The great log toss

By Kaleb Alperin and Max Levine
Published: December 2010

Hola amigos! Je m’appelle Français!
This is probably not a good idea, but we chose a sport in which you must dawn kilt in the midst of November. Back from our recent trip to Scotland, we found a new impressive sport that only the manliest of the men pursue.
The sport of caber tossing originated in the highlands of Scotland in 1574.
The sport requires that one Scotsman toss a 19’6 tall, 175-pound log, or caber, as far as possible while having it land pointing straight ahead, with the top closest to him.
As usual, when we saw the sport, we called mini Snax and his posse to assemble once again at the Levine residence. We decided that the backyard of the Snax residence would suffice due to the shear mass of our cabers and the size of the contestants.
Mega Snax had been trimming the trees in the back yard, and after underestimating his own strength, he chopped down the mightiest of all trees in Newton Highlands. We decided to take a branch from the mighty oak and use it as our caber.
First up was Max Cooper, who last month demonstrated his underdeveloped cerebellum by tripping over a root while attempting to waiter race. As an experiment, we had disabled his hypothalamus and as a result, he had no motivation to pick up the caber, let alone throw it.
Consequently, he was disqualified and told to go home; however, he had no motivation to leave so we “gently transported him to the sidewalk and left him there. Once again, we have no sympathy for those who have a disabled hypothalamus.
Mini Snax was next, his hand dexterity refined due to the hours of Call of Duty: Black Ops gaming, making sure to play three hours a night. Stepping up to the line, he oozed swagger and confidence, and in one full swoop, he launched the caber a distant two meters.
The next three competitors threw the caber a distance of four, seven, and nine meters, respectively, knocking Mini Snax out of the competition. In accordance with caber tossing rules, we had to move him to the street, where he joined his friend.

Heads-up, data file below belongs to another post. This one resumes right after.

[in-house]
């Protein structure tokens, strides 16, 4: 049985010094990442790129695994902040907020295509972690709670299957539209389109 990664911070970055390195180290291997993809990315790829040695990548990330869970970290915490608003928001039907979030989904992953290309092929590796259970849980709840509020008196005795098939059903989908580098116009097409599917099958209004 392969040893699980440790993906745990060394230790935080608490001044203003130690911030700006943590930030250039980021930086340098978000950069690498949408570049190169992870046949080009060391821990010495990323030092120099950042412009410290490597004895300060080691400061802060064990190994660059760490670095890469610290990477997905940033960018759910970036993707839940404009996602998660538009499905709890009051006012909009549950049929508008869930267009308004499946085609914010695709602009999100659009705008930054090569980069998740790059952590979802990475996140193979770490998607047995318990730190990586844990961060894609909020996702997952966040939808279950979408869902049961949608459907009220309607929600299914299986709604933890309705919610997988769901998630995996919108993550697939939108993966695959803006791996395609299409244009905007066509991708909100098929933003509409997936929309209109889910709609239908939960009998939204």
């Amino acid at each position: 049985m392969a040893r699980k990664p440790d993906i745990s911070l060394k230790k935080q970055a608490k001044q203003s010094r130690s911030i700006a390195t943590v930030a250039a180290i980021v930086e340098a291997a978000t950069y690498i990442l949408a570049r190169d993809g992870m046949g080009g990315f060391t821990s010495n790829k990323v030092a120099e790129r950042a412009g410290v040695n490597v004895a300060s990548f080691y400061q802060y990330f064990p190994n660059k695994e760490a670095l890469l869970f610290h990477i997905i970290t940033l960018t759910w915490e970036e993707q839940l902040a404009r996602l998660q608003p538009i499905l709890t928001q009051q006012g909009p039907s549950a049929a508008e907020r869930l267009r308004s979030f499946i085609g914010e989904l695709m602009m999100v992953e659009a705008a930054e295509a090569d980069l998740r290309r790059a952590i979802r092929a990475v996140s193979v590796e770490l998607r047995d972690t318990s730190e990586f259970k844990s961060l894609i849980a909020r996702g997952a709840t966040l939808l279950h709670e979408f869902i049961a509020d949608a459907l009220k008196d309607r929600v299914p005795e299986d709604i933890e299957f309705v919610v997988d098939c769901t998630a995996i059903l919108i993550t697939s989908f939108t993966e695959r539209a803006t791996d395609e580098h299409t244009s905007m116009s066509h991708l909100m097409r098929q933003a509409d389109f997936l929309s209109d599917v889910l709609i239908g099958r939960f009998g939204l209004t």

We proceeded to the final round, where the top two of the remaining three advanced to the “caber showdown.
The first contestant lost his grip on the caber and accidentally launched the caber behind him, directly at Max Cooper who had wandered back into the backyard. Being that his cerebellum was underdeveloped and his hypothalamus was disabled, he had neither the coordination nor motivation to move out of the way of the flying caber that struck him on the head.
Throwing the caber backwards resulted in a negative score followed by a disqualification; all the final contestant had to do was simply move the caber forward. However, in his attempt to fling the caber, his biceps tore at both the insertion and origin, causing his bicep to fall off the humerus and causing a complete compound fracture.
The caber fell directly in front of him, but fell backwards, resulting in negative distance, a broken foot, and a disqualification.
In the fine comforts of the Newton-Wellesley Hospital Emergency Hospital, we announced the winner of the inaugural 2010 Newton Highlands Caber Tossing Competition. The results were that in fact there was no winner and that this would most likely be the last caber toss for us and our fearless competitors.
From this experience, we have learned that you must handle your wood with care and respect; treating your wood with disrespect can certainly land you in the hospital.

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